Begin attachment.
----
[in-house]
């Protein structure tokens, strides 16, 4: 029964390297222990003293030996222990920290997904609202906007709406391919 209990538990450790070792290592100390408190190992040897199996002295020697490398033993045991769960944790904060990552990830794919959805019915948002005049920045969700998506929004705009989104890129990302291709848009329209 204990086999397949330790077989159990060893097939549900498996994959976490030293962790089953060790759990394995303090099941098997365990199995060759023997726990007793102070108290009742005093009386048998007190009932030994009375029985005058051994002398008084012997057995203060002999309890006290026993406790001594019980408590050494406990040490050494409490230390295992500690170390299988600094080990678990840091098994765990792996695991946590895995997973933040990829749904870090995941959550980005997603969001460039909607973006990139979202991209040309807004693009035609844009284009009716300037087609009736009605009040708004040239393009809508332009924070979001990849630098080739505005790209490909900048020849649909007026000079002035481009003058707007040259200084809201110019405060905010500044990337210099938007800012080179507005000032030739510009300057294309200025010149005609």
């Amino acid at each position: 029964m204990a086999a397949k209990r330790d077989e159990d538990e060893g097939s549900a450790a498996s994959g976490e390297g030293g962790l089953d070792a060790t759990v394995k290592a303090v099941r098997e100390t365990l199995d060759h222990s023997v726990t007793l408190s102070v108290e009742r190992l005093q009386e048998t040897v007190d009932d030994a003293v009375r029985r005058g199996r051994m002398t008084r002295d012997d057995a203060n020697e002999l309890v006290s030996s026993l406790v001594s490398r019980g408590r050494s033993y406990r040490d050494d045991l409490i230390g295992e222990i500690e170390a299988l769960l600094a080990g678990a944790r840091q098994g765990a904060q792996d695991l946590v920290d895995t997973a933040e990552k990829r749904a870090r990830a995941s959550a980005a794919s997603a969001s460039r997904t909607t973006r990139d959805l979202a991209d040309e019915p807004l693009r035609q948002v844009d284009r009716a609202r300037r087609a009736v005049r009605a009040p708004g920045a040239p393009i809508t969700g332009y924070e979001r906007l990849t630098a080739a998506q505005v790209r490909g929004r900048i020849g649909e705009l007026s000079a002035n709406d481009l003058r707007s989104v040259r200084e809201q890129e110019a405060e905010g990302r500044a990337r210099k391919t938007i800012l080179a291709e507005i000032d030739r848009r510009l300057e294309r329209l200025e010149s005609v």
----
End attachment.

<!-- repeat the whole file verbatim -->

[in-house]
């Protein structure tokens, strides 16, 4: 029964390297222990003293030996222990920290997904609202906007709406391919 209990538990450790070792290592100390408190190992040897199996002295020697490398033993045991769960944790904060990552990830794919959805019915948002005049920045969700998506929004705009989104890129990302291709848009329209 204990086999397949330790077989159990060893097939549900498996994959976490030293962790089953060790759990394995303090099941098997365990199995060759023997726990007793102070108290009742005093009386048998007190009932030994009375029985005058051994002398008084012997057995203060002999309890006290026993406790001594019980408590050494406990040490050494409490230390295992500690170390299988600094080990678990840091098994765990792996695991946590895995997973933040990829749904870090995941959550980005997603969001460039909607973006990139979202991209040309807004693009035609844009284009009716300037087609009736009605009040708004040239393009809508332009924070979001990849630098080739505005790209490909900048020849649909007026000079002035481009003058707007040259200084809201110019405060905010500044990337210099938007800012080179507005000032030739510009300057294309200025010149005609």
């Amino acid at each position: 029964m204990a086999a397949k209990r330790d077989e159990d538990e060893g097939s549900a450790a498996s994959g976490e390297g030293g962790l089953d070792a060790t759990v394995k290592a303090v099941r098997e100390t365990l199995d060759h222990s023997v726990t007793l408190s102070v108290e009742r190992l005093q009386e048998t040897v007190d009932d030994a003293v009375r029985r005058g199996r051994m002398t008084r002295d012997d057995a203060n020697e002999l309890v006290s030996s026993l406790v001594s490398r019980g408590r050494s033993y406990r040490d050494d045991l409490i230390g295992e222990i500690e170390a299988l769960l600094a080990g678990a944790r840091q098994g765990a904060q792996d695991l946590v920290d895995t997973a933040e990552k990829r749904a870090r990830a995941s959550a980005a794919s997603a969001s460039r997904t909607t973006r990139d959805l979202a991209d040309e019915p807004l693009r035609q948002v844009d284009r009716a609202r300037r087609a009736v005049r009605a009040p708004g920045a040239p393009i809508t969700g332009y924070e979001r906007l990849t630098a080739a998506q505005v790209r490909g929004r900048i020849g649909e705009l007026s000079a002035n709406d481009l003058r707007s989104v040259r200084e809201q890129e110019a405060e905010g990302r500044a990337r210099k391919t938007i800012l080179a291709e507005i000032d030739r848009r510009l300057e294309r329209l200025e010149s005609v």